The only trouble is that now I'm going to have to convert this blog over to WordPress. Fortunately, I don't think that's too tough...

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8.31.2007

WSJ Mossberg: Thumbs Up on Yahoo Mail

I use Yahoo Mail as a secondary address email address and I like the redesigned interface of Yahoo Mail's latest version. I'm even considering getting Yahoo Mail Plus for $20/year in order to get POP access via Yahoo Mail. I'm having issues with MS Entourage... Anyone know about getting an Entourage address book into Yahoo Mail?

Anyway, I was encouraged by this video and web review by one of the most authoritative tech reviewers in the world, Walt Mossberg of the Walt Street Journal:


In fact, I found his Personal Technology pages on the AllThingsDigital website to be quite excellent... a fun and useful resource... Although I totally disagee with him about Apple's iWork products (Pages, Keynote & Numbers). I love these programs and get things done with them not only with more style, but with more ease. I would never use Word or MS Office unless I have to.

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4.17.2007

Cool Convergence & Browsing Bonus: Great TechCrunch-NetVibes Mashup

For your browsing pleasure...

In announcing the new NetVibes roll-out of the ability to create public personalized pages, the marvelous Michael Arrington also offered his own personalized, customized TechCrunch NetVibes page "featuring many of my favorite news feeds and a few widgets."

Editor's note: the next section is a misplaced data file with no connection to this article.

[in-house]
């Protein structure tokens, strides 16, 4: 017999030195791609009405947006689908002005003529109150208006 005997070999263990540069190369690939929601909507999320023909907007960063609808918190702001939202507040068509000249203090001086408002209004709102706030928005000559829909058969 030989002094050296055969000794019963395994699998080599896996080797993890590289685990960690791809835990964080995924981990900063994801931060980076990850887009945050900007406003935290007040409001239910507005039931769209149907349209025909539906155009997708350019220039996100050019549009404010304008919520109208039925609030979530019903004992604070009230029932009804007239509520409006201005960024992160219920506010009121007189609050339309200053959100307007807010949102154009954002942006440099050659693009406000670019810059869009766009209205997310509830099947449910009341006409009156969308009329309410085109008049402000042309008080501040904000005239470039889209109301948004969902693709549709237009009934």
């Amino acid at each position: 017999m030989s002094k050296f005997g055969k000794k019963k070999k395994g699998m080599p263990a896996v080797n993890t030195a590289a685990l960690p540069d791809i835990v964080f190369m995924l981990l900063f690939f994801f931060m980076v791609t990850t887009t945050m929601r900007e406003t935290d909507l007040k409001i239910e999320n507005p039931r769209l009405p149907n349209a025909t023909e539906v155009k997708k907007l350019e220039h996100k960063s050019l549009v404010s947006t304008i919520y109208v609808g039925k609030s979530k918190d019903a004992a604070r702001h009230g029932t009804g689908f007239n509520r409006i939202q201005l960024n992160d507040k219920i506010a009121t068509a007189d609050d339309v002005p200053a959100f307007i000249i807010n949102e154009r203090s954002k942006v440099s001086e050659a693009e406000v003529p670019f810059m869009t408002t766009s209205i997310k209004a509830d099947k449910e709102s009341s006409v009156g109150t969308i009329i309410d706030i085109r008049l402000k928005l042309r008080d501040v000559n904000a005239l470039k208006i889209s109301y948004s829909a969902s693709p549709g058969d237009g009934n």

I offer this to you because it is a cool convergence. From my limited experience, NetVibes is my favorite customizable "home page;" but more importantly TechCrunch is my favorite source of information about the bleeding edge of Web 2.0. Scroll down on this TechCruch/NetVibes page to see, for example, the Alexa Widget showing TechCrunch ahead of Business Week and CNet in online viewership; or enjoy the build-in video references; and on and on.

If you're reading this, you'll probably find things of interest on the Netvibes.com/TechCrunch page. If nothing else, it's a great demo of the plug-and-play nature of the ever-expanding Web 2.0 socially-networked Internet.

Enjoy!

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3.04.2007

Build Your Own Social Network, The Buzz Du Jour

I made a post re the build-your-own-social-network platform Ning below, so this is just a small follow up because I couldn't resist passing along TechCrunch's quote of the NYTimes quoting Ning's founder, Marc Andreesen regarding Cisco's buyout of social network-building company Tribe.

Andreesen said, "The idea that Cisco is going to be a force in social networking is about as plausible as Ning being a force in optical switches."

Be careful out there... ;)

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2.28.2007

Ning Me: Great Social Networking Website Building Platform